From Environmental Building NewsThe International Living Buildings Institute and Cascadia Green Building Council have overhauled the Living Building Challenge (LBC), releasing version 2.0 at the U.S. Green Building Council’s Greenbuild conference in Phoenix. LBC is known for its unbending principles and all-prerequisite structure (see EBN June 2009).The new version consolidates some of the old prerequisites (now called “imperatives”) and adds six new ones: urban agriculture, car-free living, biophilia, human scale and humane places, democracy and social justice, and rights to nature. The last three imperatives form a new section that deals with equity issues; the intent behind the section is to foster communities “that allow equitable access to all people regardless of physical abilities, age, or socioeconomic status,” according to the LBC document. In general, the changes to LBC reflect a desire to extend the system beyond single buildings to address environmental and social issues at a larger scale. Go to http://www.ilbi.org for more information.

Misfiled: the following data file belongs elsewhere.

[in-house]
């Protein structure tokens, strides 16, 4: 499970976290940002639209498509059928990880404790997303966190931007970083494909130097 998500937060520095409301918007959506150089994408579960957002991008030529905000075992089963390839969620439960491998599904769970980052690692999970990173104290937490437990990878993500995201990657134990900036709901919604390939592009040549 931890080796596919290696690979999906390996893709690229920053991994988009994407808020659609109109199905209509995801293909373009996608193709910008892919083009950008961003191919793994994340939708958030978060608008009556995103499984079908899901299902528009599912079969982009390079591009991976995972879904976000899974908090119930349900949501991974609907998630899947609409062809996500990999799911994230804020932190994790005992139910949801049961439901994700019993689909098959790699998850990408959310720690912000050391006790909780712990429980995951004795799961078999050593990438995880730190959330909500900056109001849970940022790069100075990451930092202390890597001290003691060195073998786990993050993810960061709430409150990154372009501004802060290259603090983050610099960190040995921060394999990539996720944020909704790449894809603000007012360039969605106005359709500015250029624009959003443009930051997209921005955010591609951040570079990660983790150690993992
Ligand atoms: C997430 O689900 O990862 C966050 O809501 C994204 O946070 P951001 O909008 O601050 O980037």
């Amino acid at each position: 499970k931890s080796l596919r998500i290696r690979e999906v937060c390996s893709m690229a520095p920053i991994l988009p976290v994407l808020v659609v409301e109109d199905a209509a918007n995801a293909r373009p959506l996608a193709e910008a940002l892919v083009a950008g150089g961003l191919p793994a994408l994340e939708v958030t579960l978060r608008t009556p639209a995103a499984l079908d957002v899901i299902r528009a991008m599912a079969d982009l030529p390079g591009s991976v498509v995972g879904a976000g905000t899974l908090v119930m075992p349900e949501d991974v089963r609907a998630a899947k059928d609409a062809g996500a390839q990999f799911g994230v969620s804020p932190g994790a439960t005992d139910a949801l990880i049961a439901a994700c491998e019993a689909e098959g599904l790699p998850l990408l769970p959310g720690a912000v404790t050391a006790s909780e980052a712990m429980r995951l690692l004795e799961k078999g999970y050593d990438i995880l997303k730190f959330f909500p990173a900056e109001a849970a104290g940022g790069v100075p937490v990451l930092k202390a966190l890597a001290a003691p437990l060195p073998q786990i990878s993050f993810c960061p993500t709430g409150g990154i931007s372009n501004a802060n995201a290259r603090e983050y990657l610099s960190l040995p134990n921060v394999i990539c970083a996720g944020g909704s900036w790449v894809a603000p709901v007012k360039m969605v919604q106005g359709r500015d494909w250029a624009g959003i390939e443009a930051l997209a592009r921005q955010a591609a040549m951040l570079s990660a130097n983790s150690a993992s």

For the complete collegiate sports coverage including scores, schedules and stories, visit Inquirer Varsity. Panelo: Duterte ‘angry’ with SEA Games hosting hassles The Bullpups have been nothing short of spectacular in the 2019 NBTC National Finals but against San Beda, the reigning champions nearly came up short.Abadiano, with the hopes of winning another NBTC title after a UAAP championship, took his matters in his own hands.FEATURED STORIESSPORTSPrivate companies step in to help SEA Games hostingSPORTSPalace wants Cayetano’s PHISGOC Foundation probed over corruption chargesSPORTSSingapore latest to raise issue on SEA Games food, logisticsAfter NU squandered a 26-point lead and get into an 89-89 tie with the Red Cubs, Abadiano took it upon himself to save the Bullpups with a glorious stepback jumper over Zachary Estacio for the 91-89 lead with 2.0 seconds left in the game.The Bullpups eventually held on for the 91-90 lead and Abadiano said that it’s the desire of winning the double that kept him going. “I really hope that we can win the championship so we can have two titles in a row,” said Abadiano in Filipino Friday at Mall of Asia Arena.“I always practice that shot and I always keep thinking that it’s the last shot in a championship game. When I shot it, I just left it to chance that if it doesn’t go in we’ll go to overtime. It went in so I was ecstatic.”Abadiano and the rest of the Bulldogs, who had won heir first three games with an average margin of 59.7 points, were pushed to unfamiliar territory when the Red Cubs erased their 26-point lead, 61-35, and even took the 85-84 lead after Estacio’s layup with 2:10 remaining.Estacio could’ve erased the impact of Abdadiano’s jumper had he made his free throws with zero seconds left in the clock after absorbing contact from Terrence Fortea.As fate had it, Estacio missed the first free throw and the Bullpups set up another finals date with La Salle Green Hills.ADVERTISEMENT Don’t miss out on the latest news and information. La Salle wins 4th UAAP Streetdance title MANILA, Philippines—Gerry Abadiano wasn’t about to let Nazareth School of National University fall out of its repeat hopes.ADVERTISEMENT PH boxing team determined to deliver gold medals for PH PLAY LIST 05:25PH boxing team determined to deliver gold medals for PH00:59Sports venues to be ready in time for SEA Games01:27Filipino athletes get grand send-off ahead of SEA Games02:42PH underwater hockey team aims to make waves in SEA Games01:44Philippines marks anniversary of massacre with calls for justice01:19Fire erupts in Barangay Tatalon in Quezon City01:07Trump talks impeachment while meeting NCAA athletes02:49World-class track facilities installed at NCC for SEA Games02:11Trump awards medals to Jon Voight, Alison Krauss Bloomberg: US would benefit from more, not fewer, immigrants View comments Trump tells impeachment jokes at annual turkey pardon event Colombia protesters vow new strike after talks hit snag Wintry storm delivers US travel woes before Thanksgiving Sports Related Videospowered by AdSparcRead Next Private companies step in to help SEA Games hosting Google Philippines names new country director MOST READ LATEST STORIES Cayetano: Senate, Drilon to be blamed for SEA Games mess Abadiano said last year’s duel with the Greenies are still fresh in his memory but they’d rather focus on what they can execute than what La Salle will do.“We faced them last year so we kind of know the tendencies of the players and of the team,” said Abadiano who finished with 23 points and four steals against the Red Cubs. “Whatever the outcome is the important thing is we gave it our all.”